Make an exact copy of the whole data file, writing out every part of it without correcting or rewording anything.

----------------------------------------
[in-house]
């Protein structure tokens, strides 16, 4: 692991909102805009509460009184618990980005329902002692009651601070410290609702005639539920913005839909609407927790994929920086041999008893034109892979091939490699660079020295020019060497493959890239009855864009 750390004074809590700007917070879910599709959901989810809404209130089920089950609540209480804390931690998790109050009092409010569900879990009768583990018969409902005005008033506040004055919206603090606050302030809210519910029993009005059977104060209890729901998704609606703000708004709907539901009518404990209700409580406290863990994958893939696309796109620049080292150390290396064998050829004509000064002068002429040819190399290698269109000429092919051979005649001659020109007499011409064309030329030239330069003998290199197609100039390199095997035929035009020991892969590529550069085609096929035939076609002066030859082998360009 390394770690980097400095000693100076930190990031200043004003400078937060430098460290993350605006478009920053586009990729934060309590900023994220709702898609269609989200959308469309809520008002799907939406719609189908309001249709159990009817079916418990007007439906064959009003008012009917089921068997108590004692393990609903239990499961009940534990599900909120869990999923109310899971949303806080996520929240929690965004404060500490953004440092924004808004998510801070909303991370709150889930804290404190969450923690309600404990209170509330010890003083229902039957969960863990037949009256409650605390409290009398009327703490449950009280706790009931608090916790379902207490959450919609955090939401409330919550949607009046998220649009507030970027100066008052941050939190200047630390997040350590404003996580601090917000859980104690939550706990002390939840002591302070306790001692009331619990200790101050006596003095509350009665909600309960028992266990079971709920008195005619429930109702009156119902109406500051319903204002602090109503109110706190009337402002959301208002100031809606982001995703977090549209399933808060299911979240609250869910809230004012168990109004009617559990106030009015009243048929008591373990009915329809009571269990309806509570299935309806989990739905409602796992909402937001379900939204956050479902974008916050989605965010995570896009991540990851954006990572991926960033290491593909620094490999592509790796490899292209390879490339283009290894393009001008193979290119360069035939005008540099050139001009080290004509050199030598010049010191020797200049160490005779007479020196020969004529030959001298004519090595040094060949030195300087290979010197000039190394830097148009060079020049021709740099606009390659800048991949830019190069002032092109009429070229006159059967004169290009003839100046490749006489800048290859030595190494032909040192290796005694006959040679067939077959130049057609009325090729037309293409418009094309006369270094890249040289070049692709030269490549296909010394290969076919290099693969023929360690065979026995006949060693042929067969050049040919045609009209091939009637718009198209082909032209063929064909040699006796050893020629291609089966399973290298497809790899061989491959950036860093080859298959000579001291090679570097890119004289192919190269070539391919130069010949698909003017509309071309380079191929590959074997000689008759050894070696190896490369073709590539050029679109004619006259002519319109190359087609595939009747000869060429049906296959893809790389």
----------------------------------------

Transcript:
[in-house]
């Protein structure tokens, strides 16, 4: 692991909102805009509460009184618990980005329902002692009651601070410290609702005639539920913005839909609407927790994929920086041999008893034109892979091939490699660079020295020019060497493959890239009855864009 750390004074809590700007917070879910599709959901989810809404209130089920089950609540209480804390931690998790109050009092409010569900879990009768583990018969409902005005008033506040004055919206603090606050302030809210519910029993009005059977104060209890729901998704609606703000708004709907539901009518404990209700409580406290863990994958893939696309796109620049080292150390290396064998050829004509000064002068002429040819190399290698269109000429092919051979005649001659020109007499011409064309030329030239330069003998290199197609100039390199095997035929035009020991892969590529550069085609096929035939076609002066030859082998360009 390394770690980097400095000693100076930190990031200043004003400078937060430098460290993350605006478009920053586009990729934060309590900023994220709702898609269609989200959308469309809520008002799907939406719609189908309001249709159990009817079916418990007007439906064959009003008012009917089921068997108590004692393990609903239990499961009940534990599900909120869990999923109310899971949303806080996520929240929690965004404060500490953004440092924004808004998510801070909303991370709150889930804290404190969450923690309600404990209170509330010890003083229902039957969960863990037949009256409650605390409290009398009327703490449950009280706790009931608090916790379902207490959450919609955090939401409330919550949607009046998220649009507030970027100066008052941050939190200047630390997040350590404003996580601090917000859980104690939550706990002390939840002591302070306790001692009331619990200790101050006596003095509350009665909600309960028992266990079971709920008195005619429930109702009156119902109406500051319903204002602090109503109110706190009337402002959301208002100031809606982001995703977090549209399933808060299911979240609250869910809230004012168990109004009617559990106030009015009243048929008591373990009915329809009571269990309806509570299935309806989990739905409602796992909402937001379900939204956050479902974008916050989605965010995570896009991540990851954006990572991926960033290491593909620094490999592509790796490899292209390879490339283009290894393009001008193979290119360069035939005008540099050139001009080290004509050199030598010049010191020797200049160490005779007479020196020969004529030959001298004519090595040094060949030195300087290979010197000039190394830097148009060079020049021709740099606009390659800048991949830019190069002032092109009429070229006159059967004169290009003839100046490749006489800048290859030595190494032909040192290796005694006959040679067939077959130049057609009325090729037309293409418009094309006369270094890249040289070049692709030269490549296909010394290969076919290099693969023929360690065979026995006949060693042929067969050049040919045609009209091939009637718009198209082909032209063929064909040699006796050893020629291609089966399973290298497809790899061989491959950036860093080859298959000579001291090679570097890119004289192919190269070539391919130069010949698909003017509309071309380079191929590959074997000689008759050894070696190896490369073709590539050029679109004619006259002519319109190359087609595939009747000869060429049906296959893809790389």